July 26, 2013

13 Comments

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Peek-a-boo lacework tutorial

Ever wondered how they get that gorgeous peek-a-boo effect with lace? It's a kind of applique, traditionally done as part of French hand sewing. But guess what? The options go far beyond heirloom sewing --- and even better, it's really easy!

For this tutorial I'm adding lace down the shoulder of a tee. This technique is super versatile though -- you could do it around the hem of a sleeve, make reverse 'patches' on the knees of jeans, or use it to make polka dots or stripes on an overskirt. So many options... so let's get started!

We're building this tee from scratch, once again using our trusty, free Liberty Jane trendy tee. But you can use this technique on already-finished clothes, provided you can lay the area to be embellished out flat.

Here, I've stopped sewing just before getting to the underarm and side seams. See how the embellishment area is laid out flat?

Pin your lace where you want it to go.

Next, set your sewing machine to a narrow, closely-spaced zig zag stitch. Practice first on a scrap of fabric to be sure you get the stitch set up just the way you want it, and use a thread color to match the lace. Here I'm using black.

Zig zag over the edges of the lace to attach it permanently to the fabric. (For this project, that means sewing down both sides of the lace strip. If you were using a round motif, you'd just zig-zag around the whole thing.)

Flip your garment over, and carefully cut away the fabric from behind the lace. Sharp scissors help!

And that's it! (well, except for finishing up the garment.... unless of course you're using a pre-made garment :D )

 

 

--Melinda


13 Comments

nolina
nolina

July 28, 2016

I am so fascinated by this idea, can’t wait to try it. However, i think a smooth finish is needed.

Nancyb
Nancyb

June 01, 2014

What a sownderful idea this is. However, I do have to agree with some of the ladies who say the look is too ragged. There are a few options to deal with that. If you are using a ready made shirt after you trim away the fabric, trim the netting close to the design on the lace and apply the fray check. That would give you a much more finished look. Or if you are making your own shirt, before you turn under the neck and sleeves make your lace long enough that when you turn under it will be the same lengh and just hem it all. I personally like to do a double fold on my hems as it makes it look much more finished. Another option here is to use bias binding. But it’s a great idea for embelishment. I might give that a try on one of my tee shirts or blouses. Thanks for sharing a great tut.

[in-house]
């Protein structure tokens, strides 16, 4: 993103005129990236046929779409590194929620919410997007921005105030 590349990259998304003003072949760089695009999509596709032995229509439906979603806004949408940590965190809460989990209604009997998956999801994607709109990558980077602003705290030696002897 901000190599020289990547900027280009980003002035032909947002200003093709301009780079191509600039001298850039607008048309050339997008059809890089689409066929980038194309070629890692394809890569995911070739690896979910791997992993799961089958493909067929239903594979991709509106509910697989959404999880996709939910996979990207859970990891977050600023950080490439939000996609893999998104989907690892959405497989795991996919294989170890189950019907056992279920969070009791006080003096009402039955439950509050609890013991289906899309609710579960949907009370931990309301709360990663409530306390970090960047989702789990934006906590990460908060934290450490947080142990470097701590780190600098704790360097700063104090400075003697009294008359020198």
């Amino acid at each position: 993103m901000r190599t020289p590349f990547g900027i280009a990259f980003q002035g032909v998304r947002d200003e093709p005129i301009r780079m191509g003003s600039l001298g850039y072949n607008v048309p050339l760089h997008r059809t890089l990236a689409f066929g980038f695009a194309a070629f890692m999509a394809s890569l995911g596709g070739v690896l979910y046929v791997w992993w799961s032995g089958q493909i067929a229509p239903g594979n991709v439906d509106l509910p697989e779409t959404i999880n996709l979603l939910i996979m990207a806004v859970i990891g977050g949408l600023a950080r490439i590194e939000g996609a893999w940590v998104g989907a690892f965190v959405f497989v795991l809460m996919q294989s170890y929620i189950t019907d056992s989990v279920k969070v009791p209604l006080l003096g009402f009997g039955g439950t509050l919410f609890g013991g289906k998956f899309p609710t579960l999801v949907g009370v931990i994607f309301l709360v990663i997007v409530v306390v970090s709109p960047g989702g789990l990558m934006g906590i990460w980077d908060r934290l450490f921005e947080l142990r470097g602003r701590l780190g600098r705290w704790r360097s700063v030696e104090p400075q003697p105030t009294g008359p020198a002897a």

marsha
marsha

September 12, 2013

I would place the flower of the lace as close to the edge as possible and then trim around the flower. I tried this on something else, and I think it could work. Otherwise, I’d want to put some black1/4-inch bias tape around the neck and around the sleeve.This would change the look somewhat but it would be more finished. I appreciate this tutorial. I recently purchased some wide lace to use for long sleeves, but the lace will go around the arm, instead of down the arm. I will have the ends of it in the seam line.

Linda W
Linda W

August 26, 2013

I agree with the ladies who wanted to reinforce the ends of the lace. It looks to ragged and would tend to unravel. I would leave the faric or fold over the lace. Great minds think alike!

kathy Osterby
kathy Osterby

August 24, 2013

Very cute idea and I can’t wait to try it.

Bev
Bev

August 24, 2013

Cute idea. but I would have to turn under the lace at the top and bottom. It looks to ragged.

Bev
Bev

August 24, 2013

Cute idea. but I would have to turn under the lace at the top and bottom. It looks to ragged.

Gwen F
Gwen F

August 17, 2013

Use Dritz Fray Check on the ends of the lace or anything that you don’t want to fray.

Jane Martinez
Jane Martinez

August 02, 2013

I think I would NOT cut away the fabric that hems the neck and the sleeve. It would leave the lace more secure and less likely to unravel .

Monya Duvall
Monya Duvall

July 28, 2013

This is absolutely adorable and so easy! Only question I have is do you think that the lace at the top and bottom of sleeve might fray? I have used fray check before and I can usually see where I put it after it dries. Any ideas?

Marge
Marge

July 27, 2013

What a sweet idea — thanks so much for the great tutorial and excellent photos.

linda
linda

July 27, 2013

doing the lace that way makes it easier to do than cutting the material first as i dont think that would work as well well done its a great way to do things thank you

Carol Johnson
Carol Johnson

July 26, 2013

Easy, peasie! Too cute! Thanks for the tutorial!!

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